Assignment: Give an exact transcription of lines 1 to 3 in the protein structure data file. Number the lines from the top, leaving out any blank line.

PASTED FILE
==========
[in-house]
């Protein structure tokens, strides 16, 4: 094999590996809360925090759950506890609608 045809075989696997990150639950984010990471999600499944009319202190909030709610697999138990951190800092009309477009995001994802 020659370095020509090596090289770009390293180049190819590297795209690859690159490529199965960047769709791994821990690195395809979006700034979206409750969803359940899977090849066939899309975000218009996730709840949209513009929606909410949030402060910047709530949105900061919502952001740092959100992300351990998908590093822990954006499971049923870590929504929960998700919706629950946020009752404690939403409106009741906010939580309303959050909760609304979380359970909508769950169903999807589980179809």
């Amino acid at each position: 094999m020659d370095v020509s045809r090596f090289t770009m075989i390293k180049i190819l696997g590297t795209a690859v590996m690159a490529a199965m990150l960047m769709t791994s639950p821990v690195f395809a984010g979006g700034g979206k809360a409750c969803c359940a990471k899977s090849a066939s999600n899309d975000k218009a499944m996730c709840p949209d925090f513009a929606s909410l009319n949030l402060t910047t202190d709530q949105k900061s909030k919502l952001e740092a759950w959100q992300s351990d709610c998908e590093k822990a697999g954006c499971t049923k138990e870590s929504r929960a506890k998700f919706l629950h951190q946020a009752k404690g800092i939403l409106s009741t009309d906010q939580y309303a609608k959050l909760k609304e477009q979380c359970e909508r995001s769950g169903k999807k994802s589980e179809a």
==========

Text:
[in-house]
């Protein structure tokens, strides 16, 4: 094999590996809360925090759950506890609608 045809075989696997990150639950984010990471999600499944009319202190909030709610697999138990951190800092009309477009995001994802 020659370095020509090596090289770009390293180049190819590297795209690859690159490529199965960047769709791994821990690195395809979006700034979206409750969803359940899977090849066939899309975000218009996730709840949209513009929606909410949030402060910047709530949105900061919502952001740092959100992300351990998908590093822990954006499971049923870590929504929960998700919706629950946020009752404690939403409106009741906010939580309303959050909760609304979380359970909508769950169903999807589980179809």
């Amino acid at each position: 094999m020659d370095v020509s045809r090596f090289t770009m075989i390293k180049i190819l696997g590297t795209a690859v590996m690159a490529a199965m990150l960047m769709t791994s639950p821990v690195f395809a984010g979006g700034g979206k809360a409750c969803c359940a990471k899977s090849a066939s999600n899309d975000k218009a499944m996730c709840p949209d925090f513009a929606s909410l009319n949030l402060t910047t202190d709530q949105k900061s909030k919502l952001e740092a759950w959100q992300s351990d709610c998908e590093k822990a697999g954006c499971t049923k138990e870590s929504r929960a506890k998700f919706l629950h951190q946020a009752k404690g800092i939403l409106s009741t009309d906010q939580y309303a609608k959050l909760k609304e477009q979380c359970e909508r995001s769950g169903k999807k994802s589980e179809a």